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How to decide what heirlooms to pass down

How to decide what heirlooms to pass down

Recently I was giving a presentation about social history and telling the stories of our ancestors. Those stories can/should include the heirlooms we inherit. One of the participants asked, "how do I ensure my grandma's china remains in our family?"

Good question. We all have that question. The automatic answer is probably, "you can't." No matter how much you love a treasured family heirloom you can't control what happens to it once you shake off this mortal coil. That's just reality. We all treasure different material objects and assign meaning to some while viewing other things as disposable. However, this is a subject that weighs on us, especially for the family historian who has seen countless articles and books in the last five years about downsizing your life and what your kids want and don't want to inherit.

My take on this subject is simple. No one wants to inherit something they need to store long-term. Your children or other family members have their stuff; they don't have endless storage space for your stuff. So what does that mean for your treasured items, and how you decide what to do with them?

I think people are more likely to keep and treasure something that has meaning for them, no matter the inherent or perceived value. What does this mean for grandma's china (or apron, jewelry, furniture, etc...…)?

If it's not fragile and falling apart, use it. People will treasure what they see. That means they need to know the item, so display it, use it, tell stories about it, so they can build memories to it. When I consider my "treasures," it doesn't matter that an inherited item means a lot to me. It needs to mean a lot to my kids who didn't know my grandparents or have any memories of them.

I use my grandma's china. I need to use it more, but I use and display it. Could I accidentally break a piece? Absolutely. I'm surprised I haven't. But it's there for my family and me to enjoy. It does us no good hidden in a cabinet. Despite using it, my kids may not want it when I pass. That's ok. I won't be around to give them my opinion. I’ll write down what my wishes are and approach the person I think would want those pieces. I would love for my kids to want the china, but in the end, I need to enjoy using something that brings back memories of my grandmother, who I dearly loved.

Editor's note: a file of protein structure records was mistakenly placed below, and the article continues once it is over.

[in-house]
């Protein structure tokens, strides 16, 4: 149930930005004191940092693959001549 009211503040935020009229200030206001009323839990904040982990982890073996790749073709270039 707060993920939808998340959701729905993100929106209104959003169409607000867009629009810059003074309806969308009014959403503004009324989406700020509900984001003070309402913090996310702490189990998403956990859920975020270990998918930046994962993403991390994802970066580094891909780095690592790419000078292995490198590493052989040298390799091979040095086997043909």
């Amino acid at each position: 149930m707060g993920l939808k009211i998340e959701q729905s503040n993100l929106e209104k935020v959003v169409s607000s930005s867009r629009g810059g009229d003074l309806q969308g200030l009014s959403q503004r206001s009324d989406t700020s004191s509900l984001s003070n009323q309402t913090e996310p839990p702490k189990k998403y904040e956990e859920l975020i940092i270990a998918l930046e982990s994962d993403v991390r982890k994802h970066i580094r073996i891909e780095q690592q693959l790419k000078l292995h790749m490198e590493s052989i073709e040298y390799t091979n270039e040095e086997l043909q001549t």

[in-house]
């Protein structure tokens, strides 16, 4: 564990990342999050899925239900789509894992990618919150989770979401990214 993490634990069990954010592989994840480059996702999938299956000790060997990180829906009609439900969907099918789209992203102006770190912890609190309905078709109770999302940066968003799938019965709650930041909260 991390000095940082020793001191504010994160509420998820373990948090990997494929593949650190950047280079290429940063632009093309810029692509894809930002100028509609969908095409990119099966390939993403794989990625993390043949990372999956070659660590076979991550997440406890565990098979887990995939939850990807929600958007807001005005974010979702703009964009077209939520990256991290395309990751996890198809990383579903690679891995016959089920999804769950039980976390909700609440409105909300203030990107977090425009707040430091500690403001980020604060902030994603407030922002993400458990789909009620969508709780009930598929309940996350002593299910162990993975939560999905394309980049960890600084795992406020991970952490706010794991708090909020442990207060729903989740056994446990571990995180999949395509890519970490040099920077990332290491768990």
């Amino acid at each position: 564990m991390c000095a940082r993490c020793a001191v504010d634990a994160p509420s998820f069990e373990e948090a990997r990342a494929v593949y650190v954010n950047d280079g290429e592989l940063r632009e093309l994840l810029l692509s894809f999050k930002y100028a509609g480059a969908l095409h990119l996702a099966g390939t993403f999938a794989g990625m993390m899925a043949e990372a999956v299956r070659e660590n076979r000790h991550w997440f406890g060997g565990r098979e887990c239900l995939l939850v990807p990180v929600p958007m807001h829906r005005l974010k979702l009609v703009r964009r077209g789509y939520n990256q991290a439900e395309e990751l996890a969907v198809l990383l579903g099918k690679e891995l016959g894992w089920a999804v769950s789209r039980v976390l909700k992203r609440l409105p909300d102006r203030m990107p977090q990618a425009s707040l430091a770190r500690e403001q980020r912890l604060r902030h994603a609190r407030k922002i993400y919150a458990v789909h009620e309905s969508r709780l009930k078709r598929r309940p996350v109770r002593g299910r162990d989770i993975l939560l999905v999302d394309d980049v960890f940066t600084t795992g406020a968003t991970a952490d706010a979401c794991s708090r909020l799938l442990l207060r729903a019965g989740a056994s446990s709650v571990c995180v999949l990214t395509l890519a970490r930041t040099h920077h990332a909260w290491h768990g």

Is there any guarantee that a treasured heirloom will remain in the family? No, nothing is guaranteed, and as life changes, so do people's attachments to specific items. People have circumstances that dictate what they keep, like, etc. Taste changes (if it didn't, there wouldn't be antique or thrift stores). But when something is meaningful, it is more likely to be kept and treasured. Telling the stories of our ancestors should include the treasures that remind us of their lives.

 

Gena Philibert-Ortega is an author, instructor, and researcher. She blogs at Gena's Genealogy and Food.Family.Ephemera. You can find her presentations on the Legacy Family Tree Webinars website.

 

Comments

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When I talk with audiences about this topic, I recommend they divide these large collections of china, silverware, etc and give one item (one teacup and saucer, one teaspoon, one goblet) to each heir. Everyone has room for a single item, especially if the item comes with a family history story! Also, this means multiple heirs in the next generation will know the stories and have a piece of family history to pass down in their lines.

I have been on eHive.com recently and I have been thinking about how certain objects/heirlooms end up in certain places. Depending on the object, a local or state museum or archive may be interested in having it if family are not interested (or they may know what to do with it). Perhaps do the groundwork and ask the institution if they are interested in the object if it eventuates that the family decide they don't want it or can't keep it. I would then put it in the Will and state the institution's name & contact details - anything to make the transition easy. Don't just think of your descendants, think of family historians in the broader family who may be interested too. Even a collector of the type of object would appreciate it and they would have the history of the object with it which is so important. I am deciding whether to eventually give an heirloom to the Australian War Memorial (museum) and another to a golf club amongst other decisions. Lots to think about.

Good advice. My husband and I have both received items that have past down through our families. We have made sure that we know where and from whom they have originated. We have taken photos of these items and recorded the historic information. This file is kept with our wills so that the family have the ease of knowing which family members they should be passed down to. We don't have specific people to inherit the china, jewellery or whatever - that's for them to sort out !

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